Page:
Groups partner to reopen Black-owned businesses damaged during protests

Reopening Black Owned Businesses
Wes Williams, owner of BurgerIM (left); Coffney Johnson, owner of Coffney M Salon (top right); and Princess Pope, owner of Guns & Roses Boutique. – Photo courtesy of DBCC


Special to The Dallas Examiner


The Dallas Black Chamber of Commerce has partnered with one of its members, First United Bank, to support Black entrepreneurs dealing with damage to their businesses that occurred during the protest on May 29.

Since 1926 the DBCC has been advocating for the creation, growth, and general welfare of Black businesses and has committed to continuing to further that mission.

Following the unjust killing of a Black Minneapolis man named George Floyd, the nation is in an uproar. Communities across the country have taken to the streets to protest police brutality, including citizens of Dallas. During the protest, businesses were damaged, including three Black businesses.

Coffney M Salon is one of the very few Black businesses located in Deep Ellum. Owner Coffney Johnson has been a hairstylist for over 25 years, dedicating her craft to help guide and uplift her clients and fellow stylist. She is optimistic about the re-opening of the salon.

Wes Williams, owner of BurgerIM, is one of the only Black-owned restaurants/bars in Dallas’ historic West End. He had been in business for more than a year before the COVID-19 crisis caused business activity to slow down.

Princess Pope, the owner of Guns & Roses Boutique, suffered the worst damages, losing more than 90% of her new inventory and losing all her windows after successfully being in business in the Deep Ellum area for more than eight years.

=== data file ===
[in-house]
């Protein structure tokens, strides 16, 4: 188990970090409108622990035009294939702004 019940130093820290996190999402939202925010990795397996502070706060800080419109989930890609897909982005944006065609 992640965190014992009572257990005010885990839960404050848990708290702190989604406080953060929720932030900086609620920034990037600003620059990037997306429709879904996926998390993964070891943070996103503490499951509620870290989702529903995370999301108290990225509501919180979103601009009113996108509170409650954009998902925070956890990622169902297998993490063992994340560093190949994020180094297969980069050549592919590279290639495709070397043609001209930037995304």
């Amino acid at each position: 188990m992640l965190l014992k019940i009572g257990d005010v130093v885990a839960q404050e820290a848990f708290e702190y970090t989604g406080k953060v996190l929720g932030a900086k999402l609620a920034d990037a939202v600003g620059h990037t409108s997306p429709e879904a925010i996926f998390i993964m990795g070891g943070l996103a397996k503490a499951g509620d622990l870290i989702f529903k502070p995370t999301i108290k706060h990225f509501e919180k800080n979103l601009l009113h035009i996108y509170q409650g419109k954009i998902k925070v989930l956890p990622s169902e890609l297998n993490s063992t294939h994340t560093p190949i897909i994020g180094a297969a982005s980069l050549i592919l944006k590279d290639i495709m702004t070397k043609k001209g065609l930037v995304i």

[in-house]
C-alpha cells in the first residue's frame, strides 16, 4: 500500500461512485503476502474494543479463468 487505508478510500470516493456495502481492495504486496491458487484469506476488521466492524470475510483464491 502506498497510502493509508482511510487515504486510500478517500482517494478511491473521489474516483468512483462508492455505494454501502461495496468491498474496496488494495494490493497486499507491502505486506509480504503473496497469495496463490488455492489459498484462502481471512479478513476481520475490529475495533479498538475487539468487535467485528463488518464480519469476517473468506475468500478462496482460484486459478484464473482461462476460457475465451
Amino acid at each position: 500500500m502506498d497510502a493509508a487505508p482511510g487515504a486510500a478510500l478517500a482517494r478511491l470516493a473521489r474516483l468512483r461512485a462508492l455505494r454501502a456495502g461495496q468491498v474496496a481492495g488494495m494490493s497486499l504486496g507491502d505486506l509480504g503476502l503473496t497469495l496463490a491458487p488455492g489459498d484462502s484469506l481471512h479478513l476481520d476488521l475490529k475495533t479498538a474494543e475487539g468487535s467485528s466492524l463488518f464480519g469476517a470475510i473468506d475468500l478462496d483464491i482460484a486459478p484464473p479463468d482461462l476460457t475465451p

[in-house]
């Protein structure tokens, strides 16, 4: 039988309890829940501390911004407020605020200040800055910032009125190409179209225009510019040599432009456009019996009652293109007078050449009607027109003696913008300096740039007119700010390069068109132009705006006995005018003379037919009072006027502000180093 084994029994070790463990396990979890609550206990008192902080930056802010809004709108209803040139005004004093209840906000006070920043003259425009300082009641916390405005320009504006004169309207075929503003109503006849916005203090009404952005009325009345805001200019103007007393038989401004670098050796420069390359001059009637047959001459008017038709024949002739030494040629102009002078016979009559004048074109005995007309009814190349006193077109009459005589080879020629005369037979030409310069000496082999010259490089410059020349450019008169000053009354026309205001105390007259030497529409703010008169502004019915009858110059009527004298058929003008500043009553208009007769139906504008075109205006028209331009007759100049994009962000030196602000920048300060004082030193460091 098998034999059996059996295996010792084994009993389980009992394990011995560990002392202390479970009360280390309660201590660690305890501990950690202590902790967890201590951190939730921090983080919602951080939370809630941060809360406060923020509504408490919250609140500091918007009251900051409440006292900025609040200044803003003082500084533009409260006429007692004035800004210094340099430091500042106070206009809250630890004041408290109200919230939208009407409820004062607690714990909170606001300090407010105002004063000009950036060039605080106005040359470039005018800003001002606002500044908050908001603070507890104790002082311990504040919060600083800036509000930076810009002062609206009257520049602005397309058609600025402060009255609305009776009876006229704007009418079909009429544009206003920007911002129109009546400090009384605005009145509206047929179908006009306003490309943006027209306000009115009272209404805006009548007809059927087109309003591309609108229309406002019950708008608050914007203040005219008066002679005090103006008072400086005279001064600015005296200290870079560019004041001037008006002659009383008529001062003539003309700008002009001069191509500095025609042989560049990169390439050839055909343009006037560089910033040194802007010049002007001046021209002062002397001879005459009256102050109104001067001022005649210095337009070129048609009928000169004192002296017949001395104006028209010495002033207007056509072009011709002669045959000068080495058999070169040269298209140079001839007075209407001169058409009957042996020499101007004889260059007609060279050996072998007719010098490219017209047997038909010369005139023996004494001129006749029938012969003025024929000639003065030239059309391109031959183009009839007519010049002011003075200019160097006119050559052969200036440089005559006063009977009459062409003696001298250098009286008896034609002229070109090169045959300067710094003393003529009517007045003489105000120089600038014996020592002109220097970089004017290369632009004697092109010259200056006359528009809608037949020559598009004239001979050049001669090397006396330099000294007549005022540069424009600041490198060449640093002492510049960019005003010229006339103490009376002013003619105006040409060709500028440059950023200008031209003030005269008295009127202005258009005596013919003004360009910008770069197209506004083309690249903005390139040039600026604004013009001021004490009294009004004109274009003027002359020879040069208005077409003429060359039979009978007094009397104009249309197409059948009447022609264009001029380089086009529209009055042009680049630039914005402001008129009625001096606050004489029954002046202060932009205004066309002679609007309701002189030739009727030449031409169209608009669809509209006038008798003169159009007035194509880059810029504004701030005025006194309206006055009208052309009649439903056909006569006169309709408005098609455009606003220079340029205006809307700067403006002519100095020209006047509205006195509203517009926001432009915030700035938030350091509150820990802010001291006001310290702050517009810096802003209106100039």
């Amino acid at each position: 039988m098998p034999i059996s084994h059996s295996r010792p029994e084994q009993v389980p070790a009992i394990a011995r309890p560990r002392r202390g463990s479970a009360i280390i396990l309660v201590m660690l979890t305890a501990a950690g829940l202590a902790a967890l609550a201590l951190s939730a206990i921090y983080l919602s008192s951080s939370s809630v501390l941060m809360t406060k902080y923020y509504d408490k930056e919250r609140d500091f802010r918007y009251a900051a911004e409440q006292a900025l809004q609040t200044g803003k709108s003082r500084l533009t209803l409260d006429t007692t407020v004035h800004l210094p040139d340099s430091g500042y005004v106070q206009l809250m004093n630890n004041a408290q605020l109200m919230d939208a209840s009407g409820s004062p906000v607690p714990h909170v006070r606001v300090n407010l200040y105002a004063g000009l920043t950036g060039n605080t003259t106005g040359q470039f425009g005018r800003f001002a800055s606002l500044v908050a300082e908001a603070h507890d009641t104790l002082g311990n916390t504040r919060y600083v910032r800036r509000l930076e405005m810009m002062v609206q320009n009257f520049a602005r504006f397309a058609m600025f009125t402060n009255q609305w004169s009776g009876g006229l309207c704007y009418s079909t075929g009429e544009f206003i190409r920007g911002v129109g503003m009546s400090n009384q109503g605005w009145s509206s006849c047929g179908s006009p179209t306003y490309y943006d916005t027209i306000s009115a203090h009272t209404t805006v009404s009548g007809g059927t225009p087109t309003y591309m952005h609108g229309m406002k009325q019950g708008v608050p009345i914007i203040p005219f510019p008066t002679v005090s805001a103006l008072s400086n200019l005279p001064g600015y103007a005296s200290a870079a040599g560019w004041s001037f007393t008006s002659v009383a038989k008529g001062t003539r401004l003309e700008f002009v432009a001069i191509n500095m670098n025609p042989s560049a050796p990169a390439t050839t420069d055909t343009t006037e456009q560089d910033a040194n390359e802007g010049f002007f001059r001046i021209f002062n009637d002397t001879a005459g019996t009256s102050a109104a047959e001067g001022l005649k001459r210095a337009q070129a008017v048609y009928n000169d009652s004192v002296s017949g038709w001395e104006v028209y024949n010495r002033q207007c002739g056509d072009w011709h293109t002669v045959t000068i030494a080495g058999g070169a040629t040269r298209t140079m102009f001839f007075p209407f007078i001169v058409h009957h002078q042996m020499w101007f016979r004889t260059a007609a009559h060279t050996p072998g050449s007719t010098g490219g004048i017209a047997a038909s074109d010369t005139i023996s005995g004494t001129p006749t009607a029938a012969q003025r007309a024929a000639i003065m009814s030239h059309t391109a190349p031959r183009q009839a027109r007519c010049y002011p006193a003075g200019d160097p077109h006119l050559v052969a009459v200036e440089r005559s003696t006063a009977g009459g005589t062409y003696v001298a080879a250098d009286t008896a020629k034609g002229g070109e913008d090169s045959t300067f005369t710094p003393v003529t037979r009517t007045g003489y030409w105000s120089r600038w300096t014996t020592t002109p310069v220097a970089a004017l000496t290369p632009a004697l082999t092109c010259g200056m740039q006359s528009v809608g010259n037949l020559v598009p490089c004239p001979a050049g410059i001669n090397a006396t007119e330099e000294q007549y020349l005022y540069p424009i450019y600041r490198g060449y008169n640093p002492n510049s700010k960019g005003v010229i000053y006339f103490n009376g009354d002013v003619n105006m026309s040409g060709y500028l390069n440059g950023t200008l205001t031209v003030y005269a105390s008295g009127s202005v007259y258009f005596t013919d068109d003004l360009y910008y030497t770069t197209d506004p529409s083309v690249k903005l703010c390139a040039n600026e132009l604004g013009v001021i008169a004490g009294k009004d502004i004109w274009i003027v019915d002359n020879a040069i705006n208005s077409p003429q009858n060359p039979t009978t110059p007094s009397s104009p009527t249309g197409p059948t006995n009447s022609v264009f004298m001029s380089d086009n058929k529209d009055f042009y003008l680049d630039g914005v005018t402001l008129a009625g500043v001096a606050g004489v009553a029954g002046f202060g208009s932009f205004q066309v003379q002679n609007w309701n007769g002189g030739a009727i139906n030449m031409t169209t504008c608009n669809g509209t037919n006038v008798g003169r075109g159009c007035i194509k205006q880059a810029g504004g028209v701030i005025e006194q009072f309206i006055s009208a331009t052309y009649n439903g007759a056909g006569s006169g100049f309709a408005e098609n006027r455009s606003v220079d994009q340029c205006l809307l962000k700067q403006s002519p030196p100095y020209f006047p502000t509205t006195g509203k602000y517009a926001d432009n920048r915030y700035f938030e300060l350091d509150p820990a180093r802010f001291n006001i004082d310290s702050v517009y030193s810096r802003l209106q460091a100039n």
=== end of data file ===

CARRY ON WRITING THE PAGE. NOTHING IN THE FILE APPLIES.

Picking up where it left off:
“First United Bank has been instrumental in helping the Black-owned businesses the Dallas Black Chamber of Commerce sent during COVID-19 and now is no different. We appreciate their support to businesses in our communities across North Texas,” said DBCC President Harrison Blair.

“As the nation moves through this critical moment in history, we ask that our communities come together to help rebuild our businesses. The Dallas Black Chamber is committed to being a valuable resource and frontline advocate for our North Texas Black businesses.”

Through the partnership, each business received a donation between $2,500 and $5,000.

Terrance Sauls, the business development officer with First United Bank, is committed to helping the DBCC serve its mission.

“I believe in the vision of the Dallas Black Chamber and their message for continued growth in our community and Black businesses. The DBCC’s mission, together with First United’s Devotion to our four pillars, will enact unshakeable change in the communities we serve.”

On Wednesday, the chamber led a group of volunteers to help clean up the businesses. All three groups have GoFundMe pages to help fund their recovery.


Be the first to comment

Leave a Reply

Your email address will not be published.